Universal Themes in Middle School Literature
The abstract quality of literary themes can make it difficult for middle school students to identify them. Whereas character and plot is directly stated through the words, a theme is implied or suggested by the text. A theme requires students to synthesize what they have read to identify a deeper meaning. Often a story will have more than one theme, including themes that the author didn’t intend. Prominent universal themes at the middle school level include good versus evil, a great journey and growing up.
Identifying Themes In Middle School
Posing specific questions can help middle school students identify and understand universal themes in literature. What are the needs and desires of the characters? What is the character like at the beginning of the story and how or why does she change? Is there a conflict between characters? Are there symbols in the story? In answering these questions, students can get a better understanding of how they should approach the task of discerning universal themes in the text.
Good Versus Evil
The theme of good versus evil, perhaps one of the most common themes throughout literature for all ages, considers the issue of human morals and the question of whether all humans are basically good or basically evil. It is often manifested through an exploration of extremes of inequality, violence and selfishness, for example. Novels that middle schoolers read bearing this theme include "The Giver" by Lois Lowry and the Harry Potter series by J.K. Rowling.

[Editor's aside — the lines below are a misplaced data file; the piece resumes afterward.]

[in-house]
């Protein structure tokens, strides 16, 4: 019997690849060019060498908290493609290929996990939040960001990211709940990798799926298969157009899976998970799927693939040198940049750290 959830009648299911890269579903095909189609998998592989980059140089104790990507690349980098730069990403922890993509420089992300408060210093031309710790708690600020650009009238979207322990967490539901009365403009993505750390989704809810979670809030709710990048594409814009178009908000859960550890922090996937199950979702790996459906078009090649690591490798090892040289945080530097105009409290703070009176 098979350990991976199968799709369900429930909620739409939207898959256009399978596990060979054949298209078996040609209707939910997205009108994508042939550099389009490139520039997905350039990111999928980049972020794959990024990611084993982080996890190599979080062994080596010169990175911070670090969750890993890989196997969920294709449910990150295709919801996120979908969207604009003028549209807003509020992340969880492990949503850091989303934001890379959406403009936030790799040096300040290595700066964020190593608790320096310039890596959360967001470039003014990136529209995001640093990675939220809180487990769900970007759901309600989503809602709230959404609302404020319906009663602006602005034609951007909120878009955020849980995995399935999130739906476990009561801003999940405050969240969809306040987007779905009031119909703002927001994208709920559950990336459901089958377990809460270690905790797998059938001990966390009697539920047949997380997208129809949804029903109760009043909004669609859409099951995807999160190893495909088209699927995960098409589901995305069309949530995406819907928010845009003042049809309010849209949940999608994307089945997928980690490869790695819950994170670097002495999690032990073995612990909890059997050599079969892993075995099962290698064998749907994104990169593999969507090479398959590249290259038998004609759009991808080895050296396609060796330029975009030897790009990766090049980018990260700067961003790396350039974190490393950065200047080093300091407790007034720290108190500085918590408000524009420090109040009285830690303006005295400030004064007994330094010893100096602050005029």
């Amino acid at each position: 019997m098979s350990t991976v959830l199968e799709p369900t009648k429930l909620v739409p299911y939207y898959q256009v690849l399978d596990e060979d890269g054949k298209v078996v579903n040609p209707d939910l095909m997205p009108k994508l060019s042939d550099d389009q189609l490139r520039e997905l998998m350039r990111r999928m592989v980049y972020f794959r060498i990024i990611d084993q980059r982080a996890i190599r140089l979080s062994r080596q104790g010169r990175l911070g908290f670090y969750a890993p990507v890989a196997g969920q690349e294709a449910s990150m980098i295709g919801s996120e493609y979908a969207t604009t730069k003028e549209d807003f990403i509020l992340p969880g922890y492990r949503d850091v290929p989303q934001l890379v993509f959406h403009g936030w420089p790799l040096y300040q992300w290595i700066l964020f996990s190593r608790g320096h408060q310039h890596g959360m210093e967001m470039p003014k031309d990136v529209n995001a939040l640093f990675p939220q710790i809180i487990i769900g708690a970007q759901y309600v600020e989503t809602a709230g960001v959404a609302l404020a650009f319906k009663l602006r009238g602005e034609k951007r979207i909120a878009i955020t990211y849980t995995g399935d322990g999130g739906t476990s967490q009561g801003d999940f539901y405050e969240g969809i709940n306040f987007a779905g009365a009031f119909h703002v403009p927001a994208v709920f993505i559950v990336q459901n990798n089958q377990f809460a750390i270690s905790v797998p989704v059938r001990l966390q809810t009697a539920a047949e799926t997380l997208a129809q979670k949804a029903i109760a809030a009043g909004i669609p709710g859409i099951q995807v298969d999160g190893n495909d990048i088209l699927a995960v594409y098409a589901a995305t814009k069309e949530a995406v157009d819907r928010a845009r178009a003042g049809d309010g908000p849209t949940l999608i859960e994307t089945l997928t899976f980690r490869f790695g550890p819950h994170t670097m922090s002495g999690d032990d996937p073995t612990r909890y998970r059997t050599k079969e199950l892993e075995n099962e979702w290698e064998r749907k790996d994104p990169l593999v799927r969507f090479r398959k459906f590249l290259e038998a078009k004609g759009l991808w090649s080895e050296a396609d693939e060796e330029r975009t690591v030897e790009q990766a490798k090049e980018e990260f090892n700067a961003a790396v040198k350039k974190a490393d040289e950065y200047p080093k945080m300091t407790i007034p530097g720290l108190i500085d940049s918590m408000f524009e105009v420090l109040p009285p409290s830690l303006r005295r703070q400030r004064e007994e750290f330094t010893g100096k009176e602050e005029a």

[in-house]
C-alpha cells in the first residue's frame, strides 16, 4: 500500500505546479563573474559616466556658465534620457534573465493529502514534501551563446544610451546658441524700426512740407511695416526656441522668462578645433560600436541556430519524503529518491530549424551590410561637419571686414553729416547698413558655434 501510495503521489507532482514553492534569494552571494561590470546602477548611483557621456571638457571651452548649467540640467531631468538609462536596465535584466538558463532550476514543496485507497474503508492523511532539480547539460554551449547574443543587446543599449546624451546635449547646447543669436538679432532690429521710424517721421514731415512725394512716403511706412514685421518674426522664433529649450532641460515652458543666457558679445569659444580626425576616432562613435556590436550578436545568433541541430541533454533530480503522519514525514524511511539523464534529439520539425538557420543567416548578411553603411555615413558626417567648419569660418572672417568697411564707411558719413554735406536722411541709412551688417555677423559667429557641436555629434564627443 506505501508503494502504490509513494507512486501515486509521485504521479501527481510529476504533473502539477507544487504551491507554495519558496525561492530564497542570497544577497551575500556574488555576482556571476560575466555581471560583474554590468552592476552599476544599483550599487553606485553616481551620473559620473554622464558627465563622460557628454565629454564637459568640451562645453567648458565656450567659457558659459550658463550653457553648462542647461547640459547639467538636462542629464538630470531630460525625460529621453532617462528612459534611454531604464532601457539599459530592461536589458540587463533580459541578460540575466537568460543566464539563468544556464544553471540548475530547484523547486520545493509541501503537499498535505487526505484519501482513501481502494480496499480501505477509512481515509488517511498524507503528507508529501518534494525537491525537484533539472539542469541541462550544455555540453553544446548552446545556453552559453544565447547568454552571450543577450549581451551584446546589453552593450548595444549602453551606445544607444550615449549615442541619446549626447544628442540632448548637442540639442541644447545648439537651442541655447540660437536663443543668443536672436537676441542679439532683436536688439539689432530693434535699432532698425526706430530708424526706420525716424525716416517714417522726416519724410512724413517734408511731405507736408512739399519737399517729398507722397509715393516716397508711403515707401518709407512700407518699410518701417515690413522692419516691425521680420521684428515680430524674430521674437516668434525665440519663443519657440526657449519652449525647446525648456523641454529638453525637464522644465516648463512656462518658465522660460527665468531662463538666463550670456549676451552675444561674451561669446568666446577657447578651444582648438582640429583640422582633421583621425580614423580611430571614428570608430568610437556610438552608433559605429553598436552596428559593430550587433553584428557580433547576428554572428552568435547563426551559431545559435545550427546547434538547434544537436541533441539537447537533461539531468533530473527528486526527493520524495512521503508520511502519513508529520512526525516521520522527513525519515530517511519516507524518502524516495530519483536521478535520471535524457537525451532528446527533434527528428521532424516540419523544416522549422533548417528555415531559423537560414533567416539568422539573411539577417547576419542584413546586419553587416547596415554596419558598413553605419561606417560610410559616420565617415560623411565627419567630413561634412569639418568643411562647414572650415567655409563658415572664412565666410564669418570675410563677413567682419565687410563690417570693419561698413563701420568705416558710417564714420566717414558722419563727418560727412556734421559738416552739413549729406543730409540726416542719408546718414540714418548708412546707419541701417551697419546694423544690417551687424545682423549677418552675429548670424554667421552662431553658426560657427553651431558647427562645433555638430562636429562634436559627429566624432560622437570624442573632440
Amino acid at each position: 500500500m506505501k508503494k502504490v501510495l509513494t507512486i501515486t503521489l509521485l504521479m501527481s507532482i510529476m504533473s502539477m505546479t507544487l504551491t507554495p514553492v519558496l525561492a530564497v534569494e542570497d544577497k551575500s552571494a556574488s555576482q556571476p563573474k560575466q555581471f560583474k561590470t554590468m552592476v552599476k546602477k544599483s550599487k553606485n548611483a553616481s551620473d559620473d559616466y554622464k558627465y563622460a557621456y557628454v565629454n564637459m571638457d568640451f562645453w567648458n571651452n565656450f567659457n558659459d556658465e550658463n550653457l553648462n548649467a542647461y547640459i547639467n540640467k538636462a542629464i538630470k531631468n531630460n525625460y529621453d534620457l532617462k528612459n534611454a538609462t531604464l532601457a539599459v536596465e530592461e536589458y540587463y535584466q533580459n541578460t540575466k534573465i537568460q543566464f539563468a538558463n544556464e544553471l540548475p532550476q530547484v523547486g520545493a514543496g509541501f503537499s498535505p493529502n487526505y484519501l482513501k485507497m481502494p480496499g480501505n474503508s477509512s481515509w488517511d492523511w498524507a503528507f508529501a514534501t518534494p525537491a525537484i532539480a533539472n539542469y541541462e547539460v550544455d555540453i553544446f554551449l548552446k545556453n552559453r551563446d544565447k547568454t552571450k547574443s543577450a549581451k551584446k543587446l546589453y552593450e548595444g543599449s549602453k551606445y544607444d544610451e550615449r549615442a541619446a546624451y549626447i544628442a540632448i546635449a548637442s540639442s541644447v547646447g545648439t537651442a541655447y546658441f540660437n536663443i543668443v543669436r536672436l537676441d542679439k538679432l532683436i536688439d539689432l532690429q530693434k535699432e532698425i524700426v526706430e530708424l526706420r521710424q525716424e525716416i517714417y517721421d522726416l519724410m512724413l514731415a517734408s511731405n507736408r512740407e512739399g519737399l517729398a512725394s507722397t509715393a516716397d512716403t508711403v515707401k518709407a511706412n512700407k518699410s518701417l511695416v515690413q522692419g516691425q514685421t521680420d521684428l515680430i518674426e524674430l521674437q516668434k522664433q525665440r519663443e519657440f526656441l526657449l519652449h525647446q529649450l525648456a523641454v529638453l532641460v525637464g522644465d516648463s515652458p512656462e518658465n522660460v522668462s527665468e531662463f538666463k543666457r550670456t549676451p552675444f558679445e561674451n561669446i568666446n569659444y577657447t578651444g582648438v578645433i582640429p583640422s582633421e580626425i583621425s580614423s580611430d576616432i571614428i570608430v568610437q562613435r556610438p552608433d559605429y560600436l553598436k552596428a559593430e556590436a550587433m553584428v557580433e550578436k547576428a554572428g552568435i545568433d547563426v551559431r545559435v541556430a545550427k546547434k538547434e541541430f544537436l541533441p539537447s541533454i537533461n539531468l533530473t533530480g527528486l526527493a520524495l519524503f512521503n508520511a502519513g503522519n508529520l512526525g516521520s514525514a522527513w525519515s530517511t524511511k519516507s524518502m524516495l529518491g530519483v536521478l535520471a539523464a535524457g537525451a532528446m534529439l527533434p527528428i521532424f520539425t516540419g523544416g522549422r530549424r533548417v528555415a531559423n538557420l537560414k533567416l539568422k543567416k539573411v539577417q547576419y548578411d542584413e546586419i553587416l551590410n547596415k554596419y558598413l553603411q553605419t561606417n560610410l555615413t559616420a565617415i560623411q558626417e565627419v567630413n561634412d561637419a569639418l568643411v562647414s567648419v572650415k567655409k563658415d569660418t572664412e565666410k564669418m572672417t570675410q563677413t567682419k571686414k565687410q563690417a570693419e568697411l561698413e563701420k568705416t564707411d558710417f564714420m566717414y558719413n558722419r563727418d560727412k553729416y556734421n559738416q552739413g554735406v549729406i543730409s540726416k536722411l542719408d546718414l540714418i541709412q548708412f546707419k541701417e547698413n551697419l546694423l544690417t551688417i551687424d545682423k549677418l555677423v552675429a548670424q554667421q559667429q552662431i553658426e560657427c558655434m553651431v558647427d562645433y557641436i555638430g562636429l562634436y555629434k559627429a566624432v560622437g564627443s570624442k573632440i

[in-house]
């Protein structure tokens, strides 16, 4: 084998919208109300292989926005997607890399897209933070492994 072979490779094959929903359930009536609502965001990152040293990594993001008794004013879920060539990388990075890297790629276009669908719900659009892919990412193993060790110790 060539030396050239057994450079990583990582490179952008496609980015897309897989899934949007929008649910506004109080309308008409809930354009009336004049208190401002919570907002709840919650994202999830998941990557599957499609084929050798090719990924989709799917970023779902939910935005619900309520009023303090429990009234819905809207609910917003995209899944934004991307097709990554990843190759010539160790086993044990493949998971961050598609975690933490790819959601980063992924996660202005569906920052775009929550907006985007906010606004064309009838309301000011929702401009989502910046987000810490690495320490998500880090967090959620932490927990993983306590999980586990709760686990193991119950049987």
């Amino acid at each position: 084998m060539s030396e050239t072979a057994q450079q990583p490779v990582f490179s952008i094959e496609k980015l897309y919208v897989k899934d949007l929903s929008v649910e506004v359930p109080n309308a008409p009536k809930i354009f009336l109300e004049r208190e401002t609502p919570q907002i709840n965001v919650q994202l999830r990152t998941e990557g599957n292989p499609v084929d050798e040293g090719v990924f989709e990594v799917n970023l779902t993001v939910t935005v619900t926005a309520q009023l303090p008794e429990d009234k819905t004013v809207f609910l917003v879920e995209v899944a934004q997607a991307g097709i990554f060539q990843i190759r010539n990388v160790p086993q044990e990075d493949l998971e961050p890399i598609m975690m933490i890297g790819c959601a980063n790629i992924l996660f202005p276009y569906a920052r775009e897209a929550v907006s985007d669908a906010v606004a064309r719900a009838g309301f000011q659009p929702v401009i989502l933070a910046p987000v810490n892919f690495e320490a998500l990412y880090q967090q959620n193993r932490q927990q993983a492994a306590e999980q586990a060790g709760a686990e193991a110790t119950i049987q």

A Great Journey
The theme of a great journey follows one or more characters through traveling adventures, in which many unexpected events, problems and friendships arise. The journey often discloses lessons and revelations along the way. Middel school books containing this theme include "A Wrinkle in Time" by Madeleine L'Engle, "The Adventures of Huckleberry Finn" by Mark Twain, and "The Little Prince" by Antoine de Saint-Exupery.
Growing up is a pertinent theme for middle school students, as they may identify with changes these characters experience. When young characters are placed in circumstances in which they must confront themselves or aspects of the world in new and uncomfortable ways, these confrontations lead to realizations that cause the characters to learn and grow. Middle school stories that embody this theme include "Hatchet" by Gary Paulsen and "Island of Blue Dolphins" by Scott O'Dell.
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